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Some Landlords Eyeing Tenants With Jobs Who Didn’t Pay Rent

Building owners start means-testing en masse to find out which residents are eligible to miss payments without penalty because of coronavirus-related job loss

Building owners start means-testing en masse to find out which residents are eligible to miss payments without penalty because of coronavirus-related job loss. With nearly a third of American renters failing to pay rent during the first week of April, landlords are scrambling to determine which tenants were excused because of lost jobs—and which ones are using the coronavirus as a cover for not paying.

Some jurisdictions across the country have imposed temporary eviction moratoriums that will enable renters to stay in their homes despite an inability to pay because of the spike in unemployment stemming from the pandemic. Other places, like Los Angeles, have gone further by allowing tenants who demonstrate a coronavirus-related hardship to defer missed rent for up to a year, without incurring late fees.

Building owners have started means-testing en masse, trying to uncover which of their residents are eligible to miss payments without penalty because of job loss and creating payment plans for affected tenants on a case-by-case basis.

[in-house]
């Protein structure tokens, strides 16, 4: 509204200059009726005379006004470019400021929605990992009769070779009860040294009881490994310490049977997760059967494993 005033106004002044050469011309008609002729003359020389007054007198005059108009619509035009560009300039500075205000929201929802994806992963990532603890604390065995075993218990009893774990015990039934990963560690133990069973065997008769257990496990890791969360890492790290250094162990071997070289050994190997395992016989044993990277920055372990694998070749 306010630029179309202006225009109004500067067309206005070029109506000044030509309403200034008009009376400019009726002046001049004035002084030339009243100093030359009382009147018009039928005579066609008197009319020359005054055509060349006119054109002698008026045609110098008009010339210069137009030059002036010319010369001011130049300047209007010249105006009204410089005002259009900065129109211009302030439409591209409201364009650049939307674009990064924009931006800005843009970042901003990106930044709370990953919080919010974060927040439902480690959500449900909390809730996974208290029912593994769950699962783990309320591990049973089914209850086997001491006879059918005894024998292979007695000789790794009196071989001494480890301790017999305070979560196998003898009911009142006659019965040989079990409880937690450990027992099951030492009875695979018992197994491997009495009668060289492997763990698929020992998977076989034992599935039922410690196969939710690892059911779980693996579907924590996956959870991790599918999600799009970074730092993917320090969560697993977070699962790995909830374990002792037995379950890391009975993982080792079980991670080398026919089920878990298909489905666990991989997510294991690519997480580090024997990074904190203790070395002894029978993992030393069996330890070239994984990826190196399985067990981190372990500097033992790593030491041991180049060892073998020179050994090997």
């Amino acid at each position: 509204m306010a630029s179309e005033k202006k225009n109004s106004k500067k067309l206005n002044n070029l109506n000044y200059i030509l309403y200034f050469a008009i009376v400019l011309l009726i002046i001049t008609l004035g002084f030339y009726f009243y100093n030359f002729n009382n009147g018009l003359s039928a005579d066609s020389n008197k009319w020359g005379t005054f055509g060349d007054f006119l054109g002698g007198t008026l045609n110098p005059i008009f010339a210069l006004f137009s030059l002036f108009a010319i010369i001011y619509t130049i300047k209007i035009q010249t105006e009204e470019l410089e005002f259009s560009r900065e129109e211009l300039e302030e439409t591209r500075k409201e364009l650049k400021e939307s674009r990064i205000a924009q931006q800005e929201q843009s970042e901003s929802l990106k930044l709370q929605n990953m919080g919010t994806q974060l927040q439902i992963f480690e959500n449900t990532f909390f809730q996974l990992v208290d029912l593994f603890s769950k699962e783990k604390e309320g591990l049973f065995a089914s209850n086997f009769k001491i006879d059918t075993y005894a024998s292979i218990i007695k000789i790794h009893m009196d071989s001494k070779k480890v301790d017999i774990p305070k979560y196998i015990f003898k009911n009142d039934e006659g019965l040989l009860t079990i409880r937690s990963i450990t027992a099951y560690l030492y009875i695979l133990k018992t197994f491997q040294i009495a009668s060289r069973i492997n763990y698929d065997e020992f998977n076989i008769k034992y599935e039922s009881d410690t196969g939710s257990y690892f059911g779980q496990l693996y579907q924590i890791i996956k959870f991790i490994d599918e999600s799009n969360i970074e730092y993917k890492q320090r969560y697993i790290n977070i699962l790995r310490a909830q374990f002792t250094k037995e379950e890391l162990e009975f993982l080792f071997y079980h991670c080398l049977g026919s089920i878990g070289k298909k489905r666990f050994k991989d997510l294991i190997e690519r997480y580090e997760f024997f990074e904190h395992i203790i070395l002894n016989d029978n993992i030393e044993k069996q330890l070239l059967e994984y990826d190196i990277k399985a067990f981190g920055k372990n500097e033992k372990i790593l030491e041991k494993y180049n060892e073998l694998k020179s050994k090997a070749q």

“We’ve had people say I’ve lost my job and I won’t be able to pay,” said Daryl Carter, founder of Avanath Capital Management, who said he offered all tenants at his more than 10,000 apartments a 10% rent discount for April. “We’re going to look at each decision independently.”

Some landlords, however, believe a number of tenants whose paychecks haven’t been disrupted by the pandemic are withholding rent payments anyway. They are dedicating more staff to deal with the increased volume of phone calls from renters asking for relief. They have also been assigning more people to help retrieve and make determinations on financial documents from tenants, such as layoff letters from their employers.

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